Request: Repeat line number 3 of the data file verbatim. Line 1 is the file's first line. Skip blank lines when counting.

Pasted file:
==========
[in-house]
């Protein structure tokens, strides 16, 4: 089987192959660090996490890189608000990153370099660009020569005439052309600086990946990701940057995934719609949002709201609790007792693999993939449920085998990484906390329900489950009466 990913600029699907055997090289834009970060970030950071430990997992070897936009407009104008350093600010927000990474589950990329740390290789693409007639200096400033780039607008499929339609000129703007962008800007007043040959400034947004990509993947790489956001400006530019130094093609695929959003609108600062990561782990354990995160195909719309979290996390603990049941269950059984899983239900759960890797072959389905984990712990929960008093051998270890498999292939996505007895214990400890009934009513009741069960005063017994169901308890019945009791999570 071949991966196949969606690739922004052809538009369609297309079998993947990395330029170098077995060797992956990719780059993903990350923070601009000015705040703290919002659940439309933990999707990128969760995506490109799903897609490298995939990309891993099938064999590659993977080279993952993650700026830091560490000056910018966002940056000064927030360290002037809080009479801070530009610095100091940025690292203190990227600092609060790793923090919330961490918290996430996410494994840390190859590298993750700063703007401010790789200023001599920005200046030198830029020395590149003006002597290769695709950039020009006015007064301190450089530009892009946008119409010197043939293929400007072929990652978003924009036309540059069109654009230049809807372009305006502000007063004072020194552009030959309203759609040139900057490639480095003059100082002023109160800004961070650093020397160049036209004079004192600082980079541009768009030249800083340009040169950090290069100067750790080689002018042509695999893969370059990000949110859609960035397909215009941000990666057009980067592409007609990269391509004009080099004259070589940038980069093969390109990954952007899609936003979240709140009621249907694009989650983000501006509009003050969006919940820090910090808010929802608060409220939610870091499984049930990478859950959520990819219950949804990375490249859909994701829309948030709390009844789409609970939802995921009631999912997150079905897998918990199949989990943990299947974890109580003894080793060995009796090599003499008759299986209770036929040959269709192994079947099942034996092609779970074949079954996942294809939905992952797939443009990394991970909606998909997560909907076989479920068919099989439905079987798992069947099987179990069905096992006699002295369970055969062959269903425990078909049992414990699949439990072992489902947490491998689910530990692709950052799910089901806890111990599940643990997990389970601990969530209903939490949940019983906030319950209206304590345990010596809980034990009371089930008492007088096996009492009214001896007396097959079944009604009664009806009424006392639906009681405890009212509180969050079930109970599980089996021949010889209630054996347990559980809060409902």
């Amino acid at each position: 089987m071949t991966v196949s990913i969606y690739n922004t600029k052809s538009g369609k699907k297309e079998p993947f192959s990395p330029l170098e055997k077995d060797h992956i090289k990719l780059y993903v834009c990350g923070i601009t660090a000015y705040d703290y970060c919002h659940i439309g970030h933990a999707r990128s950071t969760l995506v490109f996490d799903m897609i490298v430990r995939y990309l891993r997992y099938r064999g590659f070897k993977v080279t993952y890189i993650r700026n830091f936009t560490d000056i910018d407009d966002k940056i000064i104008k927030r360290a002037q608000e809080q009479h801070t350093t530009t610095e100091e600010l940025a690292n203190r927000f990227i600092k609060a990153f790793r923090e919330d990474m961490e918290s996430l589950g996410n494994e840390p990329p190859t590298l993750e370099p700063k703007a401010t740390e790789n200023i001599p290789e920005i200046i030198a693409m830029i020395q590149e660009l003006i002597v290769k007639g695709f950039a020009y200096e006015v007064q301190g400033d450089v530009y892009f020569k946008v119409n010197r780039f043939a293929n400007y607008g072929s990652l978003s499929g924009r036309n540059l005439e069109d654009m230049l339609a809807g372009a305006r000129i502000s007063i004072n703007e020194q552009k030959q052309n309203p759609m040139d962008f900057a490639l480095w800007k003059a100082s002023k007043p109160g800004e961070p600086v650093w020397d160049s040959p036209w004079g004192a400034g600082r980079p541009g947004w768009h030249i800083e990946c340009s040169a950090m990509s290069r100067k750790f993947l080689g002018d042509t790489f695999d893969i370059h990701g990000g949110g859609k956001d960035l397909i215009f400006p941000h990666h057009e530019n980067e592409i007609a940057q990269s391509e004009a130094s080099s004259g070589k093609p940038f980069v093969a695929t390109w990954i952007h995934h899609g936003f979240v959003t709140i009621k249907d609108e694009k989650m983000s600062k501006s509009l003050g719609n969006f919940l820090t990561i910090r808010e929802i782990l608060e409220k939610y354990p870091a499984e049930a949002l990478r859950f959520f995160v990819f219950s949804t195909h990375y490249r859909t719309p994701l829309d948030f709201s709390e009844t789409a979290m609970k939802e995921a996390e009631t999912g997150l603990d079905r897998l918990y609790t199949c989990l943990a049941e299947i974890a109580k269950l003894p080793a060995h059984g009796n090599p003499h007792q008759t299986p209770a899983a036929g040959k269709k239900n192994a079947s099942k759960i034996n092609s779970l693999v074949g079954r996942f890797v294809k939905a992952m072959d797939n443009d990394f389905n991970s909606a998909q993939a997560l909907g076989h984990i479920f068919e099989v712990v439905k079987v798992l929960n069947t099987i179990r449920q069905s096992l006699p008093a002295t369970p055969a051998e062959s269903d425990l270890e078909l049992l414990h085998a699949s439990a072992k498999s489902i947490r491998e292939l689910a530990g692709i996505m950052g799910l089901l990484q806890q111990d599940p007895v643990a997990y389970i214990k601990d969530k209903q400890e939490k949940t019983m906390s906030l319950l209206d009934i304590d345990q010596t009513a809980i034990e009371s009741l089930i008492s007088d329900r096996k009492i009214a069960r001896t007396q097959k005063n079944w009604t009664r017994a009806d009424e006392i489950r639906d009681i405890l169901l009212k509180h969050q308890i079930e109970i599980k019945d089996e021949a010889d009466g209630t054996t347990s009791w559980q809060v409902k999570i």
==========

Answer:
């Amino acid at each position: 089987m071949t991966v196949s990913i969606y690739n922004t600029k052809s538009g369609k699907k297309e079998p993947f192959s990395p330029l170098e055997k077995d060797h992956i090289k990719l780059y993903v834009c990350g923070i601009t660090a000015y705040d703290y970060c919002h659940i439309g970030h933990a999707r990128s950071t969760l995506v490109f996490d799903m897609i490298v430990r995939y990309l891993r997992y099938r064999g590659f070897k993977v080279t993952y890189i993650r700026n830091f936009t560490d000056i910018d407009d966002k940056i000064i104008k927030r360290a002037q608000e809080q009479h801070t350093t530009t610095e100091e600010l940025a690292n203190r927000f990227i600092k609060a990153f790793r923090e919330d990474m961490e918290s996430l589950g996410n494994e840390p990329p190859t590298l993750e370099p700063k703007a401010t740390e790789n200023i001599p290789e920005i200046i030198a693409m830029i020395q590149e660009l003006i002597v290769k007639g695709f950039a020009y200096e006015v007064q301190g400033d450089v530009y892009f020569k946008v119409n010197r780039f043939a293929n400007y607008g072929s990652l978003s499929g924009r036309n540059l005439e069109d654009m230049l339609a809807g372009a305006r000129i502000s007063i004072n703007e020194q552009k030959q052309n309203p759609m040139d962008f900057a490639l480095w800007k003059a100082s002023k007043p109160g800004e961070p600086v650093w020397d160049s040959p036209w004079g004192a400034g600082r980079p541009g947004w768009h030249i800083e990946c340009s040169a950090m990509s290069r100067k750790f993947l080689g002018d042509t790489f695999d893969i370059h990701g990000g949110g859609k956001d960035l397909i215009f400006p941000h990666h057009e530019n980067e592409i007609a940057q990269s391509e004009a130094s080099s004259g070589k093609p940038f980069v093969a695929t390109w990954i952007h995934h899609g936003f979240v959003t709140i009621k249907d609108e694009k989650m983000s600062k501006s509009l003050g719609n969006f919940l820090t990561i910090r808010e929802i782990l608060e409220k939610y354990p870091a499984e049930a949002l990478r859950f959520f995160v990819f219950s949804t195909h990375y490249r859909t719309p994701l829309d948030f709201s709390e009844t789409a979290m609970k939802e995921a996390e009631t999912g997150l603990d079905r897998l918990y609790t199949c989990l943990a049941e299947i974890a109580k269950l003894p080793a060995h059984g009796n090599p003499h007792q008759t299986p209770a899983a036929g040959k269709k239900n192994a079947s099942k759960i034996n092609s779970l693999v074949g079954r996942f890797v294809k939905a992952m072959d797939n443009d990394f389905n991970s909606a998909q993939a997560l909907g076989h984990i479920f068919e099989v712990v439905k079987v798992l929960n069947t099987i179990r449920q069905s096992l006699p008093a002295t369970p055969a051998e062959s269903d425990l270890e078909l049992l414990h085998a699949s439990a072992k498999s489902i947490r491998e292939l689910a530990g692709i996505m950052g799910l089901l990484q806890q111990d599940p007895v643990a997990y389970i214990k601990d969530k209903q400890e939490k949940t019983m906390s906030l319950l209206d009934i304590d345990q010596t009513a809980i034990e009371s009741l089930i008492s007088d329900r096996k009492i009214a069960r001896t007396q097959k005063n079944w009604t009664r017994a009806d009424e006392i489950r639906d009681i405890l169901l009212k509180h969050q308890i079930e109970i599980k019945d089996e021949a010889d009466g209630t054996t347990s009791w559980q809060v409902k999570i």